If they want to stay up top, then they must answer questions with their offensive line, which only had five sacks last season, and with their receiving unit, which lost its top two catchers.
One cannot forget to factor in the loss of head coach Jim Harbaugh to the pros. Hopefully the promotion of offensive coordinator David Shaw to head coach will keep the consistency going offensively.
Their 21st ranked recruiting class will hopefully replace the loss of three starting offensive lineman and seven defensive starters. Fortunately, they play seven home games, but run into trouble against Oregon in November.
Last year: 12-1 overall, 9-0 in the Pac-10; lost the BCS title game to Auburn, 22-19.
The Ducks return seven offensive starters and five defensive starters, including a powerful offense led by quarterback Darren Thomas and tailback LaMichael James, who had over 50 touchdowns combined last season.
Their fast-paced offense and 14th ranked recruiting class will hopefully cushion the loss of six key defensive players, including five starters in the defensive front line.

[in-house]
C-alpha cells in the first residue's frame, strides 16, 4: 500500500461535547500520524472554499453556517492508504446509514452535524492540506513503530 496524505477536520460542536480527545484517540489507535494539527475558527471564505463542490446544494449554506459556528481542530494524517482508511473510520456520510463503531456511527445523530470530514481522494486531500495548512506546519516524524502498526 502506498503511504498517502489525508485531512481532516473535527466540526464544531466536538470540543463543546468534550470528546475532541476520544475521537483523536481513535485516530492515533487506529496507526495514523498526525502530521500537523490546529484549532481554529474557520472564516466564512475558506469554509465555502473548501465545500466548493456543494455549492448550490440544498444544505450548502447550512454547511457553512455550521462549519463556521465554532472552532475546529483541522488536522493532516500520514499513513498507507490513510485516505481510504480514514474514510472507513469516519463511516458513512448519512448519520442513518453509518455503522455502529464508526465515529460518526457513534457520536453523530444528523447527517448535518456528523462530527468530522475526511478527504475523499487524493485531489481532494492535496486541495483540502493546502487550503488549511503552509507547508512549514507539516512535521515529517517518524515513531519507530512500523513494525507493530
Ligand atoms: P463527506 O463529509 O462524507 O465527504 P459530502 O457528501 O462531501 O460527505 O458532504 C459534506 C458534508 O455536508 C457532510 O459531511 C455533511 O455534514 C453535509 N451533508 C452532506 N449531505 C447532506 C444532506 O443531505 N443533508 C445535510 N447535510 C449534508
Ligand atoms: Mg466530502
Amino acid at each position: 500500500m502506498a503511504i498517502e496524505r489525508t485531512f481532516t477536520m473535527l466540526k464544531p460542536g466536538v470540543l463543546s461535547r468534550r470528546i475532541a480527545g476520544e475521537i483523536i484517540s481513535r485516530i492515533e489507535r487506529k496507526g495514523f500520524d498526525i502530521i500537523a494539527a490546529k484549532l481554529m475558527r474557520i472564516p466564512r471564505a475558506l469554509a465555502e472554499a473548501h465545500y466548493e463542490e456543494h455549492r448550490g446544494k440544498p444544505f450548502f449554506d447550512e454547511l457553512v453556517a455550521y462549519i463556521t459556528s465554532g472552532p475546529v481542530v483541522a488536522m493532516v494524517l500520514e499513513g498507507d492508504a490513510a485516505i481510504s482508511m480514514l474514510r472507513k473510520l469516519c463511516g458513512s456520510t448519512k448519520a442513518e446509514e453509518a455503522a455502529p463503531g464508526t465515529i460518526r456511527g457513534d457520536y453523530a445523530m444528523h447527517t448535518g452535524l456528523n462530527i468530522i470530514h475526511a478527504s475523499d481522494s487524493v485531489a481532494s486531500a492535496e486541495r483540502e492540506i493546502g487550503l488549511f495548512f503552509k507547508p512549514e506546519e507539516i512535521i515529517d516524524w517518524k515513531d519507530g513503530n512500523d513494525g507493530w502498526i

If they can get past LSU in their opener in Arlington, TX, then they will have a great shot at returning to the title game.
Last year: 12-2 overall, 6-3 in the Big 12; won the Tostitos Fiesta Bowl against Connecticut.
With nine returning starters on offense, eight on defense and 29 overall who have started a game, they will have a well-balanced attack on both sides of the ball. They also return a total of five 2010 All-Conference Selections.
They also had a very impressive recruiting class, which is ranked 11th by ESPN.
The key question they will have to answer is replacing the loss of running back DeMarco Murray, who had 257 rushing attempts and 69 receptions. To make up for his offensive productivity, the Sooners will rely on returning quarterback Landry Jones and wide receiver Ryan Broyles, who is one of six returning top pass catchers.
They are currently three years removed from their last BCS Championship, and coach Bob Stoops is hungry for another.
With the departure of Nebraska from the Big 12 and the struggles of many other Big 12 teams toward the end of the season, they are no doubt a favorite to dominate the conference.
The Sooners will have to improve on consistency and get past Florida State at the beginning of the year in Tallahassee to be a sure favorite to make it to the title game and win.